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My Anantara by Nasrulla, the Salt Sommelier at Anantara Resort Maldives

My Anantara by Nasrulla, the Salt Sommelier at Anantara Resort Maldives

Category: Asia Pacific - Maldives - Gourmet restaurants - Gourmet restaurants
This is a press release selected by our editorial committee and published online for free on 2008-03-13

Throughout history, salt has been such an important element of life that it has been the subject of many stories, fables and folktales. Some cultures even ascribe magical powers to it. This story of a man who holds the unusual position of salt sommelier at Anantara Resort Maldives’ Fuddan Restaurant is one that shouldn’t be taken with a pinch of salt though…

“My name is Nasrulla Thoha. I am from the Maldives. When I joined Fuddan Restaurant at Anantara, it was the first time I saw so many types of salt. Each one had something special about it. As I learned and discovered more, I wanted our guests to also taste these salts, to pair them perfectly with the fine cuisine from our menu. So I took up the challenge of becoming a salt sommelier! That marked the start of my passion for salt. It has been a journey – through fascinating flavours – that has taught me all about the faraway places where these salts come from…

Guests are normally amazed to learn about the different kinds of salt, and listen very attentively to my explanations. Most of them have never heard of these salts. I really enjoy sharing my knowledge, and try to make their meals memorable and enjoyable. My favorite is smoked salish salt from Washington. It goes well with most of the grilled food served in the restaurant, especially red meats. The smoked flavour of alder wood makes it quite unique. Because of its origins, many guests associate it with President Bush, and would ask for ‘Bush Salt’ during the rest of their stay. Another personal favorite is smoked salt from Bali, which enhances the taste of our local tuna very well, prepared with coconut and kaffir lime.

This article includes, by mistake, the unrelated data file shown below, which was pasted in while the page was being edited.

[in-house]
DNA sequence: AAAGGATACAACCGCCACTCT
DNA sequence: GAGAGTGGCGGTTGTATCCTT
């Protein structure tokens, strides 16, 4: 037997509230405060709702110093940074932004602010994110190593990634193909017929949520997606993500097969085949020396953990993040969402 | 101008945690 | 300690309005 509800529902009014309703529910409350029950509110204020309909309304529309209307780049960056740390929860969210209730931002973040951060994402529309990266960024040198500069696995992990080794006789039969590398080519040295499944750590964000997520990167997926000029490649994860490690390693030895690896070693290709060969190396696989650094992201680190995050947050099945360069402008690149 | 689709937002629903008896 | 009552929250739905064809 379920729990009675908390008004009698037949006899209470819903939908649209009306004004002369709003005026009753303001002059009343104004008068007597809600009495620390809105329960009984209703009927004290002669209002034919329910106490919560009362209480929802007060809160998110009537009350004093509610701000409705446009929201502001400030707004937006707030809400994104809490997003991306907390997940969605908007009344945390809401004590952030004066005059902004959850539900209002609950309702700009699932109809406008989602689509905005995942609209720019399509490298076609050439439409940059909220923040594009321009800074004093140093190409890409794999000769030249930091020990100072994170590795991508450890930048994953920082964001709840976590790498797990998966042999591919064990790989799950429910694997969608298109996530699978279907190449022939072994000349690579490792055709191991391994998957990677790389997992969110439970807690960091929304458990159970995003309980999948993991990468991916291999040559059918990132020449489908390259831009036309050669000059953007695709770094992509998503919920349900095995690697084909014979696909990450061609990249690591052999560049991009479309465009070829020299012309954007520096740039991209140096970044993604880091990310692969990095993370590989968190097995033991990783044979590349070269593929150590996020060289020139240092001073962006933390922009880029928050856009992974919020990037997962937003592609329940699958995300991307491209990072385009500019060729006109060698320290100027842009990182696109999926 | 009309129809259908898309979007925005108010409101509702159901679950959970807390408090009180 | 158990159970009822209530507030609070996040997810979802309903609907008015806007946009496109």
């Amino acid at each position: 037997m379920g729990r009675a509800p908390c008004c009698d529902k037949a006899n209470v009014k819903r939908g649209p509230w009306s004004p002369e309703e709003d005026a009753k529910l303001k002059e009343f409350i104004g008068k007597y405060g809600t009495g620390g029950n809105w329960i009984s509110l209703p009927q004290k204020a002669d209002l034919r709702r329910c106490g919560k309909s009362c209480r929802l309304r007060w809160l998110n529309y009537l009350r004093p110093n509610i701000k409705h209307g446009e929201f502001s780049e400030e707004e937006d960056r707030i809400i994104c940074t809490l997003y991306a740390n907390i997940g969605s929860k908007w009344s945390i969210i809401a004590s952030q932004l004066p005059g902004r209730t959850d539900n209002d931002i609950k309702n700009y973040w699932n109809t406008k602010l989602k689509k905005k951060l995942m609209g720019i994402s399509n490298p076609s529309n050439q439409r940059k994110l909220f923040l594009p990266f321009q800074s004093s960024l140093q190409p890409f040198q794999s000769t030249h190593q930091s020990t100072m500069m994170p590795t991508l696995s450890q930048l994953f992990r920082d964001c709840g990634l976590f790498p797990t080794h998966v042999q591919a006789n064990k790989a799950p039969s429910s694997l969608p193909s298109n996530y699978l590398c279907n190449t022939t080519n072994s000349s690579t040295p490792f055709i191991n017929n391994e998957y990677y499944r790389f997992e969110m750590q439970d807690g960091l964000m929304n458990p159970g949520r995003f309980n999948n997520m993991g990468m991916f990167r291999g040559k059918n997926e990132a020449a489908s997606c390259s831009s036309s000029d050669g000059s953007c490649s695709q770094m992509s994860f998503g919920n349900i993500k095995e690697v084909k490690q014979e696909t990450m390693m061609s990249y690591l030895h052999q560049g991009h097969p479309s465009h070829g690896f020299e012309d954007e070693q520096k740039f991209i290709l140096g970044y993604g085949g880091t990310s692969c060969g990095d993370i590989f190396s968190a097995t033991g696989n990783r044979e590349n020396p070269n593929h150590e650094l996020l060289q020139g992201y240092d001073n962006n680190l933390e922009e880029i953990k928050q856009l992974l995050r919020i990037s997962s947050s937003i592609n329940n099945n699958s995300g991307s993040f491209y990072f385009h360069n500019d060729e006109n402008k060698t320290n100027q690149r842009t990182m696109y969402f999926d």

Each of the salts has a very interesting story, and is different in the way they complement the subtle flavours of dishes. Pink Peruvian salt, for example, is not a sea salt as most people assume, but a natural spring salt found in the lakes of the Andes mountains in Peru. It has a strong flavour and is excellent for seasoning. Many chefs like using this salt as it adds considerably to the flavour of the food.

Being a salt sommelier is a wonderful opportunity for me to meet and interact with guests coming to the restaurant, and to learn about their likes and dislikes. From the feedback we receive I know that many people remember me and their discovery of salt long after they’ve returned home. My work is not a very common trade or service offered in many restaurants. It sets us apart here at Anantara, and makes what I do unique. Salt has opened my eyes to new experiences, and sharing that with others has given me a special purpose. I’m so proud of that and I could never look at salt in the same way again…”

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